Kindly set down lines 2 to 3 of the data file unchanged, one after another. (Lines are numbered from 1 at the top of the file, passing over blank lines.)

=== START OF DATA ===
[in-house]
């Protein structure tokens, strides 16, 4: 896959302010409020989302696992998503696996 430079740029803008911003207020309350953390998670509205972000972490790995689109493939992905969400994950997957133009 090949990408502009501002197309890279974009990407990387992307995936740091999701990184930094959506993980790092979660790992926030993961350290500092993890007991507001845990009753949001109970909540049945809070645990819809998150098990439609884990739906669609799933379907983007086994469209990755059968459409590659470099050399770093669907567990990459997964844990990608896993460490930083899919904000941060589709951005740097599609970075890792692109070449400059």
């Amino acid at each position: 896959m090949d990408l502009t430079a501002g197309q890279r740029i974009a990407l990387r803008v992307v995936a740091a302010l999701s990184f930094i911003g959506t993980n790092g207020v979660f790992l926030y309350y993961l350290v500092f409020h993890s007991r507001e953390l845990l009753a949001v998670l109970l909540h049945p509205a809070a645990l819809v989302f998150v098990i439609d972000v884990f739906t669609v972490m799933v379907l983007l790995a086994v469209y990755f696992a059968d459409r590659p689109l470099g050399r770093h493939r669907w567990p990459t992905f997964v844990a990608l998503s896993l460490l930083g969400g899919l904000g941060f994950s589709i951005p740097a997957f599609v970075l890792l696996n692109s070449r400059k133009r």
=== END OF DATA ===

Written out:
């Protein structure tokens, strides 16, 4: 896959302010409020989302696992998503696996 430079740029803008911003207020309350953390998670509205972000972490790995689109493939992905969400994950997957133009 090949990408502009501002197309890279974009990407990387992307995936740091999701990184930094959506993980790092979660790992926030993961350290500092993890007991507001845990009753949001109970909540049945809070645990819809998150098990439609884990739906669609799933379907983007086994469209990755059968459409590659470099050399770093669907567990990459997964844990990608896993460490930083899919904000941060589709951005740097599609970075890792692109070449400059």
């Amino acid at each position: 896959m090949d990408l502009t430079a501002g197309q890279r740029i974009a990407l990387r803008v992307v995936a740091a302010l999701s990184f930094i911003g959506t993980n790092g207020v979660f790992l926030y309350y993961l350290v500092f409020h993890s007991r507001e953390l845990l009753a949001v998670l109970l909540h049945p509205a809070a645990l819809v989302f998150v098990i439609d972000v884990f739906t669609v972490m799933v379907l983007l790995a086994v469209y990755f696992a059968d459409r590659p689109l470099g050399r770093h493939r669907w567990p990459t992905f997964v844990a990608l998503s896993l460490l930083g969400g899919l904000g941060f994950s589709i951005p740097a997957f599609v970075l890792l696996n692109s070449r400059k133009r």